FIG. 2 is a schematic representation of a molded lens exhibiting chromatic aberration;

FIG. 3 depicts the process of generating an interference pattern on an optically transparent lens in accordance with one embodiment of the present invention;

FIG. 4 depicts a modified optically transparent lens with gratings produced using an interference pattern in accordance with one embodiment of the present invention;

FIG. 5 represents a modified optically transparent lens which exhibits reduced or no chromatic aberration in accordance with one embodiment of the present invention;

FIG. 6 is a schematic representation of a molded lens exhibiting spherical aberration;

FIG. 7 depicts an optical system used to generate patterned light for the modification of the optically transparent lens in accordance with one embodiment of the present invention;

FIG. 8 depicts a modified optically transparent lens which exhibits reduced or no spherical aberration in accordance with one embodiment of the present invention;

FIG. 9 depicts a diffractive lens in accordance with one embodiment of the present invention and

FIG. 10 is a schematic representation of a system used for monitoring and dynamically controlling the radiation parameters used for modification of the optically transparent lens.

DETAILED DESCRIPTION

As defined herein, the term “optically transparent” as applied to an optically transparent lens or an optically transparent polymer means that the lens or the polymer has an absorbance of less than 1. That is, at least 10 percent of incident light is transmitted through the lens or the polymer at least one wavelength in a range between about 320 and about 800 nanometers.

As defined herein, the term “volume element” means a three dimensional portion of a total volume.

As noted, the present invention provides a method for modifying a lens to produce a light stable modified optically transparent lens. Thus, in one aspect, the present invention provides an alternative to lens grinding as a means of modifying a lens. Those skilled in the art will appreciate that just as a single master lens may be ground in various ways to produce any of a variety of discrete optical functionalities, the present invention provides a photochemical means of modifying a master lens to produce the same types of discrete optical functionalities without recourse to grinding techniques and without changing the shape of the master lens. Thus, in one embodiment, the present invention provides a means of modifying a master lens to produce a light stable modified optically transparent lens, said means being conceived of herein as “virtual grinding”. Thus, the present invention provides a method of modifying an optically transparent master lens comprising an optically transparent organic polymer composition, said composition comprising a photochemically active dye. Suitable optically transparent master lenses which are to be modified using the method of the present invention may be provided by any one of the various techniques described herein for preparing optically transparent lenses, for example by injection molding. Selected volume elements within the master lens are then irradiated with light having a wavelength and an intensity sufficient to transform at least a portion of the photochemically active dye into a photo-product within the irradiated volume elements. As a result of this photochemical transformation, refractive index variations within the lens are established. The lens comprising the refractive index variations is referred to as a modified optically transparent lens which may or may not be stable to ambient conditions of light and heat. When the modified optically transparent lens is stable with respect to further photochemical or thermal transformations, the refractive index variations established in the irradiation step are stable and the modified optically transparent lens is said to be “light stable”. Such a modified optically transparent lens is referred to as a light stable modified optically transparent lens. When the modified optically transparent lens is not stable with respect to further photochemical or thermal transformations, the modified optically transparent lens must be subjected to a stabilization step in order to prevent changes in the initially formed refractive index variations, or to preserve the refractive index contrast established in the irradiation step by further transformation of either or both of the photochemically active dye and photo-product(s) to other chemical species. When the modified optically transparent lens is not stable with respect to further photochemical or thermal transformations, it is the product of this stabilization step that is referred to a light stable modified optically transparent lens. Thus, a light stable modified optically transparent lens may be the direct result of irradiating the optically transparent lens started with, or the light stable modified optically transparent lens may result from the combined effects of irradiating the optically transparent lens and stabilizing the modified optically transparent lens.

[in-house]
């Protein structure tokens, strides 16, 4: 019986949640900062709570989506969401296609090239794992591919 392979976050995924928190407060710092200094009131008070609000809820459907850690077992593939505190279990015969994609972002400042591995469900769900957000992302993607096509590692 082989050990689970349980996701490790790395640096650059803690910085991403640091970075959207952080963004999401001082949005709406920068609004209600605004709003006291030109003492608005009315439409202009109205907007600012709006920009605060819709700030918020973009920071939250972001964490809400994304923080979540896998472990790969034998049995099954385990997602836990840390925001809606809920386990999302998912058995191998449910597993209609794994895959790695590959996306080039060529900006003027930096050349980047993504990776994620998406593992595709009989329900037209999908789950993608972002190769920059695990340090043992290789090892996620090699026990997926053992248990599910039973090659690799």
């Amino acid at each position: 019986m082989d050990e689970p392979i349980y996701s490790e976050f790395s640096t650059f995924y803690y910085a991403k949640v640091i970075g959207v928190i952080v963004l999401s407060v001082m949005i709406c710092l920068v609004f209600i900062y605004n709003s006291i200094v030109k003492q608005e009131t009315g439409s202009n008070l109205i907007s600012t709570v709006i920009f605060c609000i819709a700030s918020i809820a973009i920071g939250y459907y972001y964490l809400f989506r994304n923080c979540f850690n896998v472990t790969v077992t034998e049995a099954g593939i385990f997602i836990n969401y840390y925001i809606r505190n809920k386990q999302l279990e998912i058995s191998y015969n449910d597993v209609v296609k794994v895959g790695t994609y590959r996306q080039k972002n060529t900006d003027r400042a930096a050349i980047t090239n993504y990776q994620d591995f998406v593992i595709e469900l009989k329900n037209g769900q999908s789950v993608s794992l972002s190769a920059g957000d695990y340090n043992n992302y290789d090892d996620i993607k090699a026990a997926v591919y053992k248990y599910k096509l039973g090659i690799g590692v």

Non-limiting examples of optically transparent lenses include ophthalmic lenses, gradient index lenses, diffractive lenses, and the like.